Six days before a college football player was arrested at San Francisco International Airport in a dispute that began when a US Airways employee asked him to pull up his sagging pants, a man who was wearing little but women's undergarments was allowed to fly the airline, a US Airways spokeswoman conceded Tuesday.
A photo of the scantily clad man was provided to The Chronicle by Jill Tarlow, a passenger on the June 9 flight from Fort Lauderdale, Fla., to Phoenix. Tarlow said other passengers had complained to airline workers before the plane boarded, but that employees had ignored those complaints.
US Airways spokeswoman Valerie Wunder confirmed she'd received the photo before last week's incident in San Francisco and had spoken to Tarlow, but said employees had been correct not to ask the man to cover himself.
"We don't have a dress code policy," Wunder said. "Obviously, if their private parts are exposed, that's not appropriate. ... So if they're not exposing their private parts, they're allowed to fly."
So, does that mean Deshon Marman, the University of New Mexico player yanked from an Albuquerque-bound flight June 15 at SFO, was displaying his private parts when his pajama pants sagged to mid-thigh level?
Wunder declined to comment on the incident directly. Police have said only that Marman's boxer shorts were exposed, and his attorney said surveillance video would prove Marman's skin had not been visible.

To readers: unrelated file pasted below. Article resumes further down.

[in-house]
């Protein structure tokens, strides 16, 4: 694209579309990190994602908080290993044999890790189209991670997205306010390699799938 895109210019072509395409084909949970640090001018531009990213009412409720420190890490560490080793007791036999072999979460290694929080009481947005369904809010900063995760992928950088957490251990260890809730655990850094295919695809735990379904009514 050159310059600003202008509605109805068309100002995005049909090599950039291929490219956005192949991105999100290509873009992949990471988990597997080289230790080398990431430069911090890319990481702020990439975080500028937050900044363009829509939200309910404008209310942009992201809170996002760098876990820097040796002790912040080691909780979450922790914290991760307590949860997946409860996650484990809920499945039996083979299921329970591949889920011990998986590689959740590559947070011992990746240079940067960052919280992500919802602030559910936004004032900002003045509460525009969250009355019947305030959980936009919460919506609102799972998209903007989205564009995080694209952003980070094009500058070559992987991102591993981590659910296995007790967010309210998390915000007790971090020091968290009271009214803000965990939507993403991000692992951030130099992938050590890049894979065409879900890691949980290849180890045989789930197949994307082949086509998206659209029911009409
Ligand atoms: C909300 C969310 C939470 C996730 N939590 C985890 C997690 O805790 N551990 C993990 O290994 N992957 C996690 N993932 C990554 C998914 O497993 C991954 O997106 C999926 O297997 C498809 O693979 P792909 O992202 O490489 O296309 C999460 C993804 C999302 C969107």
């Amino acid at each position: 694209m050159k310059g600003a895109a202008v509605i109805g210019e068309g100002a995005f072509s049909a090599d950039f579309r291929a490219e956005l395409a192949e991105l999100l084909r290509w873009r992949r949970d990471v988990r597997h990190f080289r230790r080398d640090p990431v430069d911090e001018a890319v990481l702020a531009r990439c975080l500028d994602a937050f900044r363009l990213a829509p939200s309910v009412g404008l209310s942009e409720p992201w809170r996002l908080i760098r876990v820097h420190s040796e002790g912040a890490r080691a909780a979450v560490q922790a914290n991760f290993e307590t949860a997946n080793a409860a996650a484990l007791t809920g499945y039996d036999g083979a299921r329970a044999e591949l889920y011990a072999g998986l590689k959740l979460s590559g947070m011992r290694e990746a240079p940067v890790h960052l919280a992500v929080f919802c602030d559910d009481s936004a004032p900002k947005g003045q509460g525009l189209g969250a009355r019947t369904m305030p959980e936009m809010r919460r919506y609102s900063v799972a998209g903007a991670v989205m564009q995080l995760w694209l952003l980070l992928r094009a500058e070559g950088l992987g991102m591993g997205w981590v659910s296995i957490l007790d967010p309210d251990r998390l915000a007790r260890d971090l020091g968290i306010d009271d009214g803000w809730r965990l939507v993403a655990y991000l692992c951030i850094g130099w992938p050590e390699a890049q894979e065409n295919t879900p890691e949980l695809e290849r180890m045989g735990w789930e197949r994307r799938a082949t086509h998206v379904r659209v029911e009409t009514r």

Police arrested Marman, 20, who grew up in San Francisco, after he allegedly refused an US Airways employee's request to pull up his pants to keep his underwear from showing. Marman's later refusal to comply with the pilot's orders to get up from his seat led to his arrest on suspicion of trespassing, battery and resisting arrest, police said. The San Mateo County district attorney has not determined whether he will charge Marman.
Marman's attorney, Joe O'Sullivan, said his client had been stereotyped by US Airways as a thug, and that the airline was guilty of racial discrimination for asking Marman to adjust his clothes. Marman is African American.
"It just shows the hypocrisy involved," O'Sullivan said after he viewed the photo of the cross-dressing passenger. "They let a drag queen board a flight and welcomed him with open arms. Employees didn't ask him to cover up. He didn't have to talk to the pilot. They didn't try to remove him from the plane -- and many people would find his attire repugnant."
O'Sullivan added, "A white man is allowed to fly in underwear without question, but my client was asked to pull up his pajama pants because they hung below his waist."
Tarlow, 40, who was returning home to Phoenix after helping her mother move, said she had been shocked when she noticed the older man in blue underwear and black stockings standing in the Fort Lauderdale terminal. Tarlow said the man had obliged when she asked to take his photo.
"No one would believe me if I didn't take his picture," Tarlow said. "It was unbelievable. ... And he loved it. He posed for me."
Wunder reiterated the airline's stance that Marman had not been removed from the US Airways flight last week because of his clothing, but because he had failed to comply with an employee's request.
"The root of the matter is, if you don't comply with the captain's requests," Wunder said, "the captain has the right to handle the issue because it's one of safety."